Raid (?), n. [Icel. rei&edh; a riding, raid; akin to E. road. See Road a way.]


A hostile or predatory incursion; an inroad or incursion of mounted men; a sudden and rapid invasion by a cavalry force; a foray.

Marauding chief! his sole delight. The moonlight raid, the morning fight. Sir W. Scott.

There are permanent conquests, temporary occupation, and occasional raids. H. Spenser.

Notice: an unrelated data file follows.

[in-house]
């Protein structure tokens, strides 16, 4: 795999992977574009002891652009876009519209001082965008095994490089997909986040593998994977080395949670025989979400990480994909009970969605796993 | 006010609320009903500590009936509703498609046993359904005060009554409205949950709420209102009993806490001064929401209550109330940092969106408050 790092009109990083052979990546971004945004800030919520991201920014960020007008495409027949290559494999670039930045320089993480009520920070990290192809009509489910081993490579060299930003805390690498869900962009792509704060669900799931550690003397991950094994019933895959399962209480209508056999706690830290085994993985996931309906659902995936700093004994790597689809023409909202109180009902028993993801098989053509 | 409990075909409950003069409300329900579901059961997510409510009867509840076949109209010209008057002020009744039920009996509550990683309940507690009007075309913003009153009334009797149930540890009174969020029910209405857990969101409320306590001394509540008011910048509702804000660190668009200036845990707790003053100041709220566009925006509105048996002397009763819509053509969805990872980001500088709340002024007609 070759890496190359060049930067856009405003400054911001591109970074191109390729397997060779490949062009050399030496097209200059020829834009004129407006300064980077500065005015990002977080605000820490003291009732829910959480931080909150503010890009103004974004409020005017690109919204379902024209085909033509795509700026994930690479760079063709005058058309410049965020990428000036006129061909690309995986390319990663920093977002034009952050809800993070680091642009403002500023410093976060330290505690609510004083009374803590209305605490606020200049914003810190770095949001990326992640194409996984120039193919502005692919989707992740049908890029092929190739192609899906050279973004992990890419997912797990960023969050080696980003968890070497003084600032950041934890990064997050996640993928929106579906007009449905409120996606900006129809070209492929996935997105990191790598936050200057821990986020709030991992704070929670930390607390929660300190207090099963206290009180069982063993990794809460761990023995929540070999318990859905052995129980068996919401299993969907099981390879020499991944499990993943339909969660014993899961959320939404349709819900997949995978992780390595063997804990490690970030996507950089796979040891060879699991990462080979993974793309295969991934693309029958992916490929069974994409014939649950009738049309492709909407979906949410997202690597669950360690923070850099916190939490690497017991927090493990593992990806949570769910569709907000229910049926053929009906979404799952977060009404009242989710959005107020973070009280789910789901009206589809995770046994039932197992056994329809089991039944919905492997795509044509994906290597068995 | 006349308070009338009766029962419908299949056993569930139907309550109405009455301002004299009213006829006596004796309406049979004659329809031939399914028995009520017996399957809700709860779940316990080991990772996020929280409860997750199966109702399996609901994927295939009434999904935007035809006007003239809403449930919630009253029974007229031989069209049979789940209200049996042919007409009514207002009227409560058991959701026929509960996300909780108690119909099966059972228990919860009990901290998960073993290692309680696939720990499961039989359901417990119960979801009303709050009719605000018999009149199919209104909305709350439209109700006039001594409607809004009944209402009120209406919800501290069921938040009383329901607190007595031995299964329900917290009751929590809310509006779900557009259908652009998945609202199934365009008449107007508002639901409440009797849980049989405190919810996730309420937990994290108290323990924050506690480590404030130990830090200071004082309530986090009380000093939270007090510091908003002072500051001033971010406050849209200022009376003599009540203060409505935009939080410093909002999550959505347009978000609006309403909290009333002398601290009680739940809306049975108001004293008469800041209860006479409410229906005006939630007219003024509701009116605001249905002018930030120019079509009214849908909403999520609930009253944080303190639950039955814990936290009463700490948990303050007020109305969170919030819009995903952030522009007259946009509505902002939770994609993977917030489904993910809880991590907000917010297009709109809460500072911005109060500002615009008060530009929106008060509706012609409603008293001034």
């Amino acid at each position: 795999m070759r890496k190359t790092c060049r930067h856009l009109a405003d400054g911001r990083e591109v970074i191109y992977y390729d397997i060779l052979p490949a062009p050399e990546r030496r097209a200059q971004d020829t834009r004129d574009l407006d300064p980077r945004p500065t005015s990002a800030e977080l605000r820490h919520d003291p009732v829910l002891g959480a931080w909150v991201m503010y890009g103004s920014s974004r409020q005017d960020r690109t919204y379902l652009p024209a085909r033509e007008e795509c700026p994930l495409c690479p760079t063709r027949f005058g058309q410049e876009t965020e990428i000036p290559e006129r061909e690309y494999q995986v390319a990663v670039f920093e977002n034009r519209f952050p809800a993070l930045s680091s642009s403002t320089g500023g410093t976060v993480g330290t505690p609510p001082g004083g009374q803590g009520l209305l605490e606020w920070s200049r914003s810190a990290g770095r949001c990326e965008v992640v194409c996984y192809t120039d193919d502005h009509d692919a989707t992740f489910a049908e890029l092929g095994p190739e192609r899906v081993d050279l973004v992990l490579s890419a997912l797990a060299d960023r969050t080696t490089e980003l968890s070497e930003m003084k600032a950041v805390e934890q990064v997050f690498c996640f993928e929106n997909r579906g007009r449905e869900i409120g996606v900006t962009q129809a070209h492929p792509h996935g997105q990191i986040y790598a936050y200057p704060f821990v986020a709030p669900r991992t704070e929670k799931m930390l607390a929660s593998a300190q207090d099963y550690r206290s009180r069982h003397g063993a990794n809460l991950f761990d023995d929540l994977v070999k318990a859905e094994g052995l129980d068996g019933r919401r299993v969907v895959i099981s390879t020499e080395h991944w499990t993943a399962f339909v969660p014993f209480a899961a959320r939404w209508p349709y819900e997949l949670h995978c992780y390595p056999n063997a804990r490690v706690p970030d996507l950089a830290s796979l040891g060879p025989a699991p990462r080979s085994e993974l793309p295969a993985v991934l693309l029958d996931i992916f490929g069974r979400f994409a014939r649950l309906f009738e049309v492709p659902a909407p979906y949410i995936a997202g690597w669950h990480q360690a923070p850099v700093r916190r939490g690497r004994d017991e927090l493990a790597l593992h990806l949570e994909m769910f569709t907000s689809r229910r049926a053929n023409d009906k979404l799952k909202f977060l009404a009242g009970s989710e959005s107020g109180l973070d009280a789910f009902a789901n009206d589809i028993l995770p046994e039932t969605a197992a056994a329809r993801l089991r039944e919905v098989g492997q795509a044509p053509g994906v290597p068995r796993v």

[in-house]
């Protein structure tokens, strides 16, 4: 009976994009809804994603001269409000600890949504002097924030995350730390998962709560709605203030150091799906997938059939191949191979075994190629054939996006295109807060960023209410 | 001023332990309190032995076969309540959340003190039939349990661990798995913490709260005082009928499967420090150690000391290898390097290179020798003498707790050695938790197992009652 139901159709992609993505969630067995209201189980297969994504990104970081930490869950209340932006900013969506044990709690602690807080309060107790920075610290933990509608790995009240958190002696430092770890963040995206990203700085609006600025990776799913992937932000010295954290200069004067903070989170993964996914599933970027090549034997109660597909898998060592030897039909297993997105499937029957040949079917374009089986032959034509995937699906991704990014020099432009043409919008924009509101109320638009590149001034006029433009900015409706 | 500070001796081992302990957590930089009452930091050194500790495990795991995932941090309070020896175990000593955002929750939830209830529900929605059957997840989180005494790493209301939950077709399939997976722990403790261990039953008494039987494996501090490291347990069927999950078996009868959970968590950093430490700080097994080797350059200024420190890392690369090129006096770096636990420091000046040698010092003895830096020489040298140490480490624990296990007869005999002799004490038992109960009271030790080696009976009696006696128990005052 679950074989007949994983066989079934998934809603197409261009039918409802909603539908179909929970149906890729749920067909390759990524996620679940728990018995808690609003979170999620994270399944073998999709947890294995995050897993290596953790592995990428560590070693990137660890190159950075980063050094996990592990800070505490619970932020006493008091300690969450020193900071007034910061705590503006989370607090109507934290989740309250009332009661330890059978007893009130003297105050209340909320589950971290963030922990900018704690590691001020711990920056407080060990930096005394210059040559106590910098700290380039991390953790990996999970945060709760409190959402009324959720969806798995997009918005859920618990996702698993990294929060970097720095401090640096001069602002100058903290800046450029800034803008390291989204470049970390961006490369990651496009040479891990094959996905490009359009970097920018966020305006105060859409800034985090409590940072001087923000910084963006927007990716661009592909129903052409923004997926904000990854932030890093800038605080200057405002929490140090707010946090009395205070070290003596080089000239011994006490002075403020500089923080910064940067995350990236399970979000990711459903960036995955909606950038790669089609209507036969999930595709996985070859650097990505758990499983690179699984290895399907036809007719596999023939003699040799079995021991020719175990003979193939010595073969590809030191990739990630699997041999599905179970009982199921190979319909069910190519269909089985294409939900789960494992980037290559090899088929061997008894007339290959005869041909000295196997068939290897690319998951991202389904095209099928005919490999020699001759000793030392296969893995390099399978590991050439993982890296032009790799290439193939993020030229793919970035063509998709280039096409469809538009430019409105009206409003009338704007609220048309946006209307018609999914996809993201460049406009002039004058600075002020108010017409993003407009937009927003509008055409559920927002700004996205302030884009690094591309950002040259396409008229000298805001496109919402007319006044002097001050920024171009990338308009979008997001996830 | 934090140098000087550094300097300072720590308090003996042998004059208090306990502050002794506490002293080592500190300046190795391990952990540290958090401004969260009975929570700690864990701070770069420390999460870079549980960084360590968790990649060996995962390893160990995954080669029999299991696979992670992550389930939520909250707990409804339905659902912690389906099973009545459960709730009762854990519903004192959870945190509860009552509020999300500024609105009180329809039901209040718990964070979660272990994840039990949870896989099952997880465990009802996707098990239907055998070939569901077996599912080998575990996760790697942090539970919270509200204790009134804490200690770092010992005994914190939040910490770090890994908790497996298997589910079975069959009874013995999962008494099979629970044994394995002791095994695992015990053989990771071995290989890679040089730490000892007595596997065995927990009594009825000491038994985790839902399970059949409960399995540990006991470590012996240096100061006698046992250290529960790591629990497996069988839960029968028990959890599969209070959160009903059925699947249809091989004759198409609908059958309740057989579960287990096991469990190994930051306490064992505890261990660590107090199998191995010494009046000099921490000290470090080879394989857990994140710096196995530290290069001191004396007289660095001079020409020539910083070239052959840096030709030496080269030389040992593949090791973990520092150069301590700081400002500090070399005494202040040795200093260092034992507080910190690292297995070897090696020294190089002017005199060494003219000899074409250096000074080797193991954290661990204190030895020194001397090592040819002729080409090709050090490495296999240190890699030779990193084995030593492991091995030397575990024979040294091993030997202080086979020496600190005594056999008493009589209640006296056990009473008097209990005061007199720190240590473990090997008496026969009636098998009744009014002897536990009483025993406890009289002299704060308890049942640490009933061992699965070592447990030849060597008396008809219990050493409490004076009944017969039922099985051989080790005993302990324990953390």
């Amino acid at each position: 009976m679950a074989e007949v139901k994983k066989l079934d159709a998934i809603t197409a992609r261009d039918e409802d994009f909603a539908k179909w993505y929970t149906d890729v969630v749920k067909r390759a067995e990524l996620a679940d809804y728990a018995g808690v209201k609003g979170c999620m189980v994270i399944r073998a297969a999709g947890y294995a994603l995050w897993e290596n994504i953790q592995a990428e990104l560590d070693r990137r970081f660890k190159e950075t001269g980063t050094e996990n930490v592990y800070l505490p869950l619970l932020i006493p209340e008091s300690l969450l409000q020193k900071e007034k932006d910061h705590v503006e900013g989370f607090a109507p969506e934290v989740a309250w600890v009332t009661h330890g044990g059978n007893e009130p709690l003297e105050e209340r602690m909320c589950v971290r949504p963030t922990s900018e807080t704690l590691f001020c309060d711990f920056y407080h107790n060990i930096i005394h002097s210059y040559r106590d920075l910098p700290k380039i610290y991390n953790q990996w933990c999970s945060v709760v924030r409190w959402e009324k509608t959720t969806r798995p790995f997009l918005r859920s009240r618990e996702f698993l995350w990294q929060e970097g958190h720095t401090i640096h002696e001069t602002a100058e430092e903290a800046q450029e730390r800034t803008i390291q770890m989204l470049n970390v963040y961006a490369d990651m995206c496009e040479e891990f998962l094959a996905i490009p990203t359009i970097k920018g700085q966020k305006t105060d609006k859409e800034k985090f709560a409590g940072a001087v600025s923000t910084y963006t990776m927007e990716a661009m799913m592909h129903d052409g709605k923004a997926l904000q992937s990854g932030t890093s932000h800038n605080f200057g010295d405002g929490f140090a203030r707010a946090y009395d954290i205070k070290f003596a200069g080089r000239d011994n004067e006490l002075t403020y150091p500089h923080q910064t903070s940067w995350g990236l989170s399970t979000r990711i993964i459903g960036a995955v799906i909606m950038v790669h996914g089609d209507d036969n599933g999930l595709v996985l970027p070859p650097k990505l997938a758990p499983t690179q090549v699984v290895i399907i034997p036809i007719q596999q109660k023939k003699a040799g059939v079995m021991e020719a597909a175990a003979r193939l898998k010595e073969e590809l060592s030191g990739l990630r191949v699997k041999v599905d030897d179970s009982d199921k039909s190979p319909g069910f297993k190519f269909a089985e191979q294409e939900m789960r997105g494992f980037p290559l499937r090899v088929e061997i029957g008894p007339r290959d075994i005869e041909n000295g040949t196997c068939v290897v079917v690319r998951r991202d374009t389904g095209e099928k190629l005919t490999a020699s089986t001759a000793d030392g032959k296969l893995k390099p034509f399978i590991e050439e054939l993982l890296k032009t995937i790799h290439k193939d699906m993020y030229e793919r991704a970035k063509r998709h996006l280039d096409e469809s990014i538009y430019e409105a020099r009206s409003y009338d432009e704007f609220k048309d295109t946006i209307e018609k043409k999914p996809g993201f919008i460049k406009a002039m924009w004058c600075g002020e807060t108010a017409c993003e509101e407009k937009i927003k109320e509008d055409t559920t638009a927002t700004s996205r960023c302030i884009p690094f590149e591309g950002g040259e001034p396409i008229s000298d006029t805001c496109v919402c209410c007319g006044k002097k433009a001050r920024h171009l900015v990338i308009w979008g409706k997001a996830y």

⇒ A Scottish word which came into common use in the United States during the Civil War, and was soon extended in its application.


An attack or invasion for the purpose of making arrests, seizing property, or plundering; as, a raid of the police upon a gambling house; a raid of contractors on the public treasury.

[Colloq. U. S.]


© Webster 1913.

Raid, v. t. [imp. & p. p. Raided; p. pr. & vb. n. Raiding.]

To make a raid upon or into; as, two regiments raided the border counties.


© Webster 1913.